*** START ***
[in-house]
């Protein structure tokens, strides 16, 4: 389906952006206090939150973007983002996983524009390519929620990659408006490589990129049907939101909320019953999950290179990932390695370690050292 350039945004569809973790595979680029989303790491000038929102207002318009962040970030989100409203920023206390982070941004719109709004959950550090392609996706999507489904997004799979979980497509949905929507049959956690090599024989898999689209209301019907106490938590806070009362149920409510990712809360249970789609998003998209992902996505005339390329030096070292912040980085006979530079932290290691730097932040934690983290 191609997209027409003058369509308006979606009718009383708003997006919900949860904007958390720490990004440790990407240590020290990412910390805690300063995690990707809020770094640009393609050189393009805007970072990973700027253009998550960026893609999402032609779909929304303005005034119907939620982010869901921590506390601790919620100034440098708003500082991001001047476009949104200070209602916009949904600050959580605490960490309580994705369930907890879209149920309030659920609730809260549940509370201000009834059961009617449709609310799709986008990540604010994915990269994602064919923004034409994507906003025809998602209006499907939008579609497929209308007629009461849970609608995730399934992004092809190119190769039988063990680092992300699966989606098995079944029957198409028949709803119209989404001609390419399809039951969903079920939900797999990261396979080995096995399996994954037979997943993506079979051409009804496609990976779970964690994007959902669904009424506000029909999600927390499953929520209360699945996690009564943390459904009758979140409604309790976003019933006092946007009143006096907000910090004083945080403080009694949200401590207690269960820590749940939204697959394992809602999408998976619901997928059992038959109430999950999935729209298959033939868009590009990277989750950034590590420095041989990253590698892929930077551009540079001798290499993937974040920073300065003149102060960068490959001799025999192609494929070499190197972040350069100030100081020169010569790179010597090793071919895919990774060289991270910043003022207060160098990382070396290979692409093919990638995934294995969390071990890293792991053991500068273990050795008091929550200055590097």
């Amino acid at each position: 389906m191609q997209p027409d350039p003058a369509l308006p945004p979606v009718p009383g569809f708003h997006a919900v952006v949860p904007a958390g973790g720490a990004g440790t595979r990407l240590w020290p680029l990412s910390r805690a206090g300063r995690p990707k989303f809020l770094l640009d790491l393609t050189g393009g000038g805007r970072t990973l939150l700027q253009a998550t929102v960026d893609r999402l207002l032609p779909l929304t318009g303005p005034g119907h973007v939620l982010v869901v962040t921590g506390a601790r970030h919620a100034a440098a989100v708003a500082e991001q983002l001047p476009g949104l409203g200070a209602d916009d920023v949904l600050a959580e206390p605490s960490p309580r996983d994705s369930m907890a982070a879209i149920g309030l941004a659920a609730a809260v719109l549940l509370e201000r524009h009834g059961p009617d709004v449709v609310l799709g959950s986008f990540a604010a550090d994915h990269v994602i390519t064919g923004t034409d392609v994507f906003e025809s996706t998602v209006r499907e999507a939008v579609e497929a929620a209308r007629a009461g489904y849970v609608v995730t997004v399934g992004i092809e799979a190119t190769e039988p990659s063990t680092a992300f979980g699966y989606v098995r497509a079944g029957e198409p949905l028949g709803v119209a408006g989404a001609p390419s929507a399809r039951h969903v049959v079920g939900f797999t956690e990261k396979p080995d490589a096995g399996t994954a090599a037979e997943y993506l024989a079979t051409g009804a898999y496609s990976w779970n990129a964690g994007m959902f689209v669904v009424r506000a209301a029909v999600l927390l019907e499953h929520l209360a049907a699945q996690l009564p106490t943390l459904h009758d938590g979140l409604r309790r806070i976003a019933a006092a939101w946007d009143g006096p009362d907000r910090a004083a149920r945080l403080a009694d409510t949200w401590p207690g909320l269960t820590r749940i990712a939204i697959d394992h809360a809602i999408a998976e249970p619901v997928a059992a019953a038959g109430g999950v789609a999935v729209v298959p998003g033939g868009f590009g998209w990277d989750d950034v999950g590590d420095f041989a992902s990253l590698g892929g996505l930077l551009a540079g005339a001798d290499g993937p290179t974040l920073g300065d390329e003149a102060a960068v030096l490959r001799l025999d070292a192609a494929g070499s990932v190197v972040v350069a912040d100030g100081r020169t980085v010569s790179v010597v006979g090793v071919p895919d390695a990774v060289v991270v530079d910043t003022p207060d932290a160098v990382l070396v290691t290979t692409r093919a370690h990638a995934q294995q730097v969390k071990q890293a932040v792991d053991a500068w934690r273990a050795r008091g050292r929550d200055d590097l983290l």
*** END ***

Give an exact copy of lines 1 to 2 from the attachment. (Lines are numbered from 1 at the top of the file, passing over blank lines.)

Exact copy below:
[in-house]
């Protein structure tokens, strides 16, 4: 389906952006206090939150973007983002996983524009390519929620990659408006490589990129049907939101909320019953999950290179990932390695370690050292 350039945004569809973790595979680029989303790491000038929102207002318009962040970030989100409203920023206390982070941004719109709004959950550090392609996706999507489904997004799979979980497509949905929507049959956690090599024989898999689209209301019907106490938590806070009362149920409510990712809360249970789609998003998209992902996505005339390329030096070292912040980085006979530079932290290691730097932040934690983290 191609997209027409003058369509308006979606009718009383708003997006919900949860904007958390720490990004440790990407240590020290990412910390805690300063995690990707809020770094640009393609050189393009805007970072990973700027253009998550960026893609999402032609779909929304303005005034119907939620982010869901921590506390601790919620100034440098708003500082991001001047476009949104200070209602916009949904600050959580605490960490309580994705369930907890879209149920309030659920609730809260549940509370201000009834059961009617449709609310799709986008990540604010994915990269994602064919923004034409994507906003025809998602209006499907939008579609497929209308007629009461849970609608995730399934992004092809190119190769039988063990680092992300699966989606098995079944029957198409028949709803119209989404001609390419399809039951969903079920939900797999990261396979080995096995399996994954037979997943993506079979051409009804496609990976779970964690994007959902669904009424506000029909999600927390499953929520209360699945996690009564943390459904009758979140409604309790976003019933006092946007009143006096907000910090004083945080403080009694949200401590207690269960820590749940939204697959394992809602999408998976619901997928059992038959109430999950999935729209298959033939868009590009990277989750950034590590420095041989990253590698892929930077551009540079001798290499993937974040920073300065003149102060960068490959001799025999192609494929070499190197972040350069100030100081020169010569790179010597090793071919895919990774060289991270910043003022207060160098990382070396290979692409093919990638995934294995969390071990890293792991053991500068273990050795008091929550200055590097």